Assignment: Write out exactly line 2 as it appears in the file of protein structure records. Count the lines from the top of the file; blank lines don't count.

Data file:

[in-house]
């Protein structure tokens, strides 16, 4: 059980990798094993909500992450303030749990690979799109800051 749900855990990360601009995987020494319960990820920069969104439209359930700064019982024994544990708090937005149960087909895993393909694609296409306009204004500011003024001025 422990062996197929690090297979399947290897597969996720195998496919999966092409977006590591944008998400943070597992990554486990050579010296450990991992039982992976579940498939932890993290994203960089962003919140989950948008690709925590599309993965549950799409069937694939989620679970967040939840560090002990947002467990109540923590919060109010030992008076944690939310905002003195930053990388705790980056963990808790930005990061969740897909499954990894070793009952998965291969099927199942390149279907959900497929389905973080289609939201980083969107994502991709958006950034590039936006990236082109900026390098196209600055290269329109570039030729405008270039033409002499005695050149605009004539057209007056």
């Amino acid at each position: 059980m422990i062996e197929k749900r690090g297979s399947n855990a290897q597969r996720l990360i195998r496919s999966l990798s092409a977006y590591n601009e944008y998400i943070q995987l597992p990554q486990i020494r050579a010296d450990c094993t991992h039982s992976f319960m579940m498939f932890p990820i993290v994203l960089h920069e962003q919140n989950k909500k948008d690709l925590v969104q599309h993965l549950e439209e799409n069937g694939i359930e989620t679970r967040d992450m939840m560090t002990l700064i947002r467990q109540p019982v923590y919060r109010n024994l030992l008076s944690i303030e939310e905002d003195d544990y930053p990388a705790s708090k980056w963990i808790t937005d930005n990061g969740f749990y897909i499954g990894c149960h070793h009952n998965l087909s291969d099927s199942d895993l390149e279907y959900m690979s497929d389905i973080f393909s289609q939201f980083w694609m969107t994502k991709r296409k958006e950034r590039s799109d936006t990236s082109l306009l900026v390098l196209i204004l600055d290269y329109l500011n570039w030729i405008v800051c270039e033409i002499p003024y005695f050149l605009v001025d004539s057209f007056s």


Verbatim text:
């Protein structure tokens, strides 16, 4: 059980990798094993909500992450303030749990690979799109800051 749900855990990360601009995987020494319960990820920069969104439209359930700064019982024994544990708090937005149960087909895993393909694609296409306009204004500011003024001025 422990062996197929690090297979399947290897597969996720195998496919999966092409977006590591944008998400943070597992990554486990050579010296450990991992039982992976579940498939932890993290994203960089962003919140989950948008690709925590599309993965549950799409069937694939989620679970967040939840560090002990947002467990109540923590919060109010030992008076944690939310905002003195930053990388705790980056963990808790930005990061969740897909499954990894070793009952998965291969099927199942390149279907959900497929389905973080289609939201980083969107994502991709958006950034590039936006990236082109900026390098196209600055290269329109570039030729405008270039033409002499005695050149605009004539057209007056």